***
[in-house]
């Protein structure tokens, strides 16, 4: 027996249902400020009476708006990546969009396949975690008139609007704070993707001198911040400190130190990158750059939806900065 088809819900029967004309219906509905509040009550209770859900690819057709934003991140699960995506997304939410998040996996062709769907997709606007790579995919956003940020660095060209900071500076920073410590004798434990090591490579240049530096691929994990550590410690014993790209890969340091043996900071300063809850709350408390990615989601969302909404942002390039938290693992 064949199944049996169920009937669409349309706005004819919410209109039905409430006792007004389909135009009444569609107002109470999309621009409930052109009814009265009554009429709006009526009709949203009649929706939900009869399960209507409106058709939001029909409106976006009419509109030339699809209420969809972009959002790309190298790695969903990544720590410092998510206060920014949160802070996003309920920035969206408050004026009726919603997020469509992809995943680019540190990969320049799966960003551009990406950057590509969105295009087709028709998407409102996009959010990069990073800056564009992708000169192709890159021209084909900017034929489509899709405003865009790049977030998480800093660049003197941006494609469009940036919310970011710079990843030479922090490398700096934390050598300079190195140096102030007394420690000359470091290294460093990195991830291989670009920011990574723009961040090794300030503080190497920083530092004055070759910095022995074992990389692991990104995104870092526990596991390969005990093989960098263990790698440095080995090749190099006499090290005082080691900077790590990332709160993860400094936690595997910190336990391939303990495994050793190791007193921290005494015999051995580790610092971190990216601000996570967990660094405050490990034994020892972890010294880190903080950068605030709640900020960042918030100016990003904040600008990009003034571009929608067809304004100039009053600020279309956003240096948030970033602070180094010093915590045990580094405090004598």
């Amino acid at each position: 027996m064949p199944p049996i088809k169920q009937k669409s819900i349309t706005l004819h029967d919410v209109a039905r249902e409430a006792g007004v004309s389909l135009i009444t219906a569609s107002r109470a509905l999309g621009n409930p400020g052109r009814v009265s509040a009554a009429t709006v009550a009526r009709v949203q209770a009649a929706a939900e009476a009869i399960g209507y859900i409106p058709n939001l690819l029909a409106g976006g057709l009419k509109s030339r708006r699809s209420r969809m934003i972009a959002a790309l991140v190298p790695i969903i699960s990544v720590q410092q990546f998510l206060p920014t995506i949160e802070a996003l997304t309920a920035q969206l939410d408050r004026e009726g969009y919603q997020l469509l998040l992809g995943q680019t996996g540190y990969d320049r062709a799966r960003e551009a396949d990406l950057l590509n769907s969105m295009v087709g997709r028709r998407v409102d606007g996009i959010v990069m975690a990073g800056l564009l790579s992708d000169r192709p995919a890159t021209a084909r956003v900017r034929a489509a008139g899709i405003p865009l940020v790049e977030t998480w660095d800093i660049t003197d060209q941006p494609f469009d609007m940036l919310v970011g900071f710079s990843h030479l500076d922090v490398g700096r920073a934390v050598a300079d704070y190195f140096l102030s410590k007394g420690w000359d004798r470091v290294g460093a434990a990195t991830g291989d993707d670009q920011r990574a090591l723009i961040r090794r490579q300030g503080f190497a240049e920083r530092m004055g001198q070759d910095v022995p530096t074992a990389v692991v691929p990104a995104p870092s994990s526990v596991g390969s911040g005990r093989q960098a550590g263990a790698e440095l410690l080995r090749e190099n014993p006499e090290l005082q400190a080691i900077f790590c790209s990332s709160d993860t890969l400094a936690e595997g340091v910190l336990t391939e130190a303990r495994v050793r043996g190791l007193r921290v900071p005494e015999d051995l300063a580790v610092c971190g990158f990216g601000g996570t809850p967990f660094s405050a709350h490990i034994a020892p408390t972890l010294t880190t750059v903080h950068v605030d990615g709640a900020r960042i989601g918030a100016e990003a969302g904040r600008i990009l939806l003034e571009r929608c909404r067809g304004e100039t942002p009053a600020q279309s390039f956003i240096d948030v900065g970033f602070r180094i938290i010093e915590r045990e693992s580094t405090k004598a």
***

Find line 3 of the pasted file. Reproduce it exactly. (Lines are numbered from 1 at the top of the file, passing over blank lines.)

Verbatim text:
């Amino acid at each position: 027996m064949p199944p049996i088809k169920q009937k669409s819900i349309t706005l004819h029967d919410v209109a039905r249902e409430a006792g007004v004309s389909l135009i009444t219906a569609s107002r109470a509905l999309g621009n409930p400020g052109r009814v009265s509040a009554a009429t709006v009550a009526r009709v949203q209770a009649a929706a939900e009476a009869i399960g209507y859900i409106p058709n939001l690819l029909a409106g976006g057709l009419k509109s030339r708006r699809s209420r969809m934003i972009a959002a790309l991140v190298p790695i969903i699960s990544v720590q410092q990546f998510l206060p920014t995506i949160e802070a996003l997304t309920a920035q969206l939410d408050r004026e009726g969009y919603q997020l469509l998040l992809g995943q680019t996996g540190y990969d320049r062709a799966r960003e551009a396949d990406l950057l590509n769907s969105m295009v087709g997709r028709r998407v409102d606007g996009i959010v990069m975690a990073g800056l564009l790579s992708d000169r192709p995919a890159t021209a084909r956003v900017r034929a489509a008139g899709i405003p865009l940020v790049e977030t998480w660095d800093i660049t003197d060209q941006p494609f469009d609007m940036l919310v970011g900071f710079s990843h030479l500076d922090v490398g700096r920073a934390v050598a300079d704070y190195f140096l102030s410590k007394g420690w000359d004798r470091v290294g460093a434990a990195t991830g291989d993707d670009q920011r990574a090591l723009i961040r090794r490579q300030g503080f190497a240049e920083r530092m004055g001198q070759d910095v022995p530096t074992a990389v692991v691929p990104a995104p870092s994990s526990v596991g390969s911040g005990r093989q960098a550590g263990a790698e440095l410690l080995r090749e190099n014993p006499e090290l005082q400190a080691i900077f790590c790209s990332s709160d993860t890969l400094a936690e595997g340091v910190l336990t391939e130190a303990r495994v050793r043996g190791l007193r921290v900071p005494e015999d051995l300063a580790v610092c971190g990158f990216g601000g996570t809850p967990f660094s405050a709350h490990i034994a020892p408390t972890l010294t880190t750059v903080h950068v605030d990615g709640a900020r960042i989601g918030a100016e990003a969302g904040r600008i990009l939806l003034e571009r929608c909404r067809g304004e100039t942002p009053a600020q279309s390039f956003i240096d948030v900065g970033f602070r180094i938290i010093e915590r045990e693992s580094t405090k004598a």